On June 16th Spadefoot was only 135nm north of Bermuda, but then she started tracking NNW, directly away from Bermuda, for 2 days. So we watched and wondered.

On June 22nd, 2.5 weeks after leaving Spadefoot, she was 166nm NNW of Bermuda. And then she started heading SSE. On Friday the 23rd she was 137nm from Bermuda and still headed SSE. At that time I started contacting people. Would it be possible to recover Spadefoot? Could we get a ride out to Spadefoot on another boat and sail her back to Bermuda? Should we? Would Spadefoot be in a condition to sail that far? Would it be safe? Could we get a tow from that far out? I contacted a few friends, Oren and Rachel, that had sailed with us since the beginning on Spadefoot, and I contacted a few of the local marine businesses in Bermuda to see if they had ideas.

June 23

On Saturday, the 24th, Spadefoot was only 111nm from Bermuda. Rachel suggested I contact friends Reed and Emmett who had just finished the Block Island Race Week and had contacts in and familiarity with Bermuda. On Sunday, a plan was hatched. Emmett and Oren would fly to Bermuda from Texas on Monday and try to arrange for a boat to take them out to Spadefoot for the recovery. Emmett had some good leads, but nothing concrete. We would take our chances. Spadefoot was 88nm from Bermuda.

June 26

Emmett and Oren arrived in Bermuda on Monday afternoon. First visit was to the Customs dock to make them aware they would be attempting to recover a boat adrift. Their response was essentially have fun and good luck. Good, no problems with Customs then. The remainder of the day was spent chasing leads. The first option was a 40′ RIB that could reach Spadefoot in just a few hours. That ended up falling through as the America’s Cup ended that same day, and the RIB along with the mother ship would be departing for the US shortly. The idea of towing Spadefoot back to the US behind the mother ship was not pursued with any seriousness. Spadefoot was 86nm from Bermuda, but no longer making progress towards the island. This was our window of opportunity. It looked to be now or never. They just needed a boat. And a willing skipper!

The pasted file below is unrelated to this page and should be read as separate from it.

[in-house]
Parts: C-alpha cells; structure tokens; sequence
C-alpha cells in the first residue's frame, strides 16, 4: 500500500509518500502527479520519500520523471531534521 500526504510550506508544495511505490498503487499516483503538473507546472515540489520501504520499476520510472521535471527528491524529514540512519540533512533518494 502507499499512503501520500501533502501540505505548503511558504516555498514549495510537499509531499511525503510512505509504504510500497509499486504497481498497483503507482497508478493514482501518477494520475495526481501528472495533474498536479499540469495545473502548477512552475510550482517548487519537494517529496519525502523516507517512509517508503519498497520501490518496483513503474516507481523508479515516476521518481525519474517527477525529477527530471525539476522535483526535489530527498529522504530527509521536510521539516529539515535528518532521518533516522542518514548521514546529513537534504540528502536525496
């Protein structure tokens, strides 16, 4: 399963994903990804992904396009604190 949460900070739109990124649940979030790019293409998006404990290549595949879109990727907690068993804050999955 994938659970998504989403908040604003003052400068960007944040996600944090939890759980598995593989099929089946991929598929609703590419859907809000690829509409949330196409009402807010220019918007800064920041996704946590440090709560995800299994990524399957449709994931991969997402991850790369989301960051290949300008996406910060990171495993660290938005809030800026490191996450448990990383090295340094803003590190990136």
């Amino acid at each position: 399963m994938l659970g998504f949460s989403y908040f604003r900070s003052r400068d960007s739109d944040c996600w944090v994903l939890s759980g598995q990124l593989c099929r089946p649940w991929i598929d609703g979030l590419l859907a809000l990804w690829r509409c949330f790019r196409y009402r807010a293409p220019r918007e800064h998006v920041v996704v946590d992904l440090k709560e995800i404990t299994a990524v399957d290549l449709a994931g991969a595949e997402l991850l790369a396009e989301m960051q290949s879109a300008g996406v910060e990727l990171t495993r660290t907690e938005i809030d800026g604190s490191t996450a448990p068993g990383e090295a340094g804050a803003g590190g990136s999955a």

Tuesday morning Emmett texted to say they’d found a good boat, a 35′ sportfisher, with a captain crazy enough to take them out Spadefoot and for a price we could stomach paying. With no time to waste as Spadefoot was beginning to head ENE, away from Bermuda, at a rather hastened pace of 1.5 knots, they departed Tuesday, late afternoon.

No sooner had they left the dock than disaster hit. Spadefoot stopped reporting on the YB tracker. 4 hours had gone by with no updates. Was the battery dead? Had Spadefoot sunk? I made a quick call to YB, based in the UK, in their early evening and left a message. It looked like they would have to dead reckon the position of Spadefoot currently moving at 1.5 knots with an expected rendezvous in 12 hours. If she was still there, could they find her?

30 minutes after I left the message, I received a call from Nick at YB. Since the B1-2 race had been over for several days, he had just turned off all of the trackers. But no problem. Spadefoot was still transmitting, the battery life was good, and he could turn it back on immediately. Even better, he would up the ping rate of positions on the website to every 15 minutes. I texted Emmett the good news, and we were back in business.